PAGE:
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Navigating NY's New Mandate: Understanding Unemployment Notification Requirements

November 01, 2023

Written by Complete Payroll

Navigating NYs New Mandate Understanding Unemployment Notification Requirements 2

There've been some updates involving notice of unemployment rights in New York for 2023.

Employers in the state will soon have some new obligations when cutting staff or reducing hours at work. Under newly passed New York unemployment notification requirements, bosses now need to provide written notice of an employee's rights when there are significant changes in their employment status. Gov. Hochul's expected to sign the unemployment law. Here's what you need to know for Assembly Bill 398 compliance.

Who must receive notice?

Under Assembly Bill 398, written notice must go out to any employee whose position is terminated or who has a reduction in their scheduled work hours.

If the employee is the one asking for time off, though, the requirement is not triggered. This can include a leave of absence, vacation, parental leave, personal leave, or any other type of paid or unpaid leave.

What information do you need to provide?

You'll need to send written notice that informs employees of their unemployment rights. This includes a right to file for unemployment benefits if they lose their jobs or lose scheduled hours.

The Department of Labor will provide forms with space for all the relevant information. This includes the employer's name and registration number, as well as an address for the employer that can be used to request pay and employment info. You can also use your own form if it is approved by the DOL.

What events can trigger the notice?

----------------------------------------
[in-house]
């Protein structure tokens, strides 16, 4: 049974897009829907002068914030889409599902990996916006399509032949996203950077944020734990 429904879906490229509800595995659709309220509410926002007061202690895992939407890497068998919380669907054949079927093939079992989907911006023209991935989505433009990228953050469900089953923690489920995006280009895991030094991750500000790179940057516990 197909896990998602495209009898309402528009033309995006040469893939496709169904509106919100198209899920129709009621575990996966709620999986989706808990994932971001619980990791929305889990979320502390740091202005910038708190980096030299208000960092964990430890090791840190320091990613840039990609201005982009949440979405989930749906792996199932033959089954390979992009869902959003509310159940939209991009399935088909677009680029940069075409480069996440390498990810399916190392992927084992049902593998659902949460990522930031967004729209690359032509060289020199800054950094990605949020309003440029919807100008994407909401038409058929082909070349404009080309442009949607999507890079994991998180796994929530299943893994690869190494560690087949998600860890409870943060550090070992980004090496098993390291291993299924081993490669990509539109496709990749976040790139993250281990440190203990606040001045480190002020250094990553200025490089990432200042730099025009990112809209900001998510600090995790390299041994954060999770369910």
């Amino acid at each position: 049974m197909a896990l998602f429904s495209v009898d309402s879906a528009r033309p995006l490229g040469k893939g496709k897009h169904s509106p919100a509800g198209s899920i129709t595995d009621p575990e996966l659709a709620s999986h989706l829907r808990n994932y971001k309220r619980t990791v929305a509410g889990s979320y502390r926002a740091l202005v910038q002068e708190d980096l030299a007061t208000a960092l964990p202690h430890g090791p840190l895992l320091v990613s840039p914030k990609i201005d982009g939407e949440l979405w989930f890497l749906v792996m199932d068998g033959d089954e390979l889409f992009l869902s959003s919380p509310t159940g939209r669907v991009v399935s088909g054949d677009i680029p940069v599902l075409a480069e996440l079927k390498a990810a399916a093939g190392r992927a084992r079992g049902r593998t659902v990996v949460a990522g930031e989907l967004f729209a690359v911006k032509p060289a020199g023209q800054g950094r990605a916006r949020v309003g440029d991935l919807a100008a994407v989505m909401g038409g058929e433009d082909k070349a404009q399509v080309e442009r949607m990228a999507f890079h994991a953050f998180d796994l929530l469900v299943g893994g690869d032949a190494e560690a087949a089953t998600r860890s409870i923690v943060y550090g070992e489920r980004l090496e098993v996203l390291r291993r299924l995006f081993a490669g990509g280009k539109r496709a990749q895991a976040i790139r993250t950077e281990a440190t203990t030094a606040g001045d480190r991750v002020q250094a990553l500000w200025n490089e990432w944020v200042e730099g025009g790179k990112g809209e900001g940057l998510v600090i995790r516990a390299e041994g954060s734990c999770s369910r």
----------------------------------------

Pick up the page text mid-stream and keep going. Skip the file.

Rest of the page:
You'll need to provide this written notice within five days of terminating someone's employment or cutting their scheduled hours.

As an example, take an employee you've been scheduling for 40 hours a week. It's slow season, so you want to cut their hours to 30. You'll need to give them written notice that they can file for partial unemployment for the 10 hours a week they're losing. This is required any time the change is permanent or indefinite.

If the employee is the one asking for fewer hours or some time off work, you don't need to fill out the form. It's only for changes in hours or employment coming from your end.

The good news is that most employers are doing this already, so nothing is really changing. Assembly Bill 398 formalizes requirements that already existed under NYSDOL rules. The law just makes it clear what is expected to stay in compliance.

Hochul is likely to sign the bill into law soon. After it becomes law, employers have 60 days until the new formalized requirement takes effect.

DISCLAIMER: The information provided herein does not constitute the provision of legal advice, tax advice, accounting services or professional consulting of any kind. The information provided herein should not be used as a substitute for consultation with professional legal, tax, accounting, or other professional advisers. Before making any decision or taking any action, you should consult a professional adviser who has been provided with all pertinent facts relevant to your particular situation and for your particular state(s) of operation.

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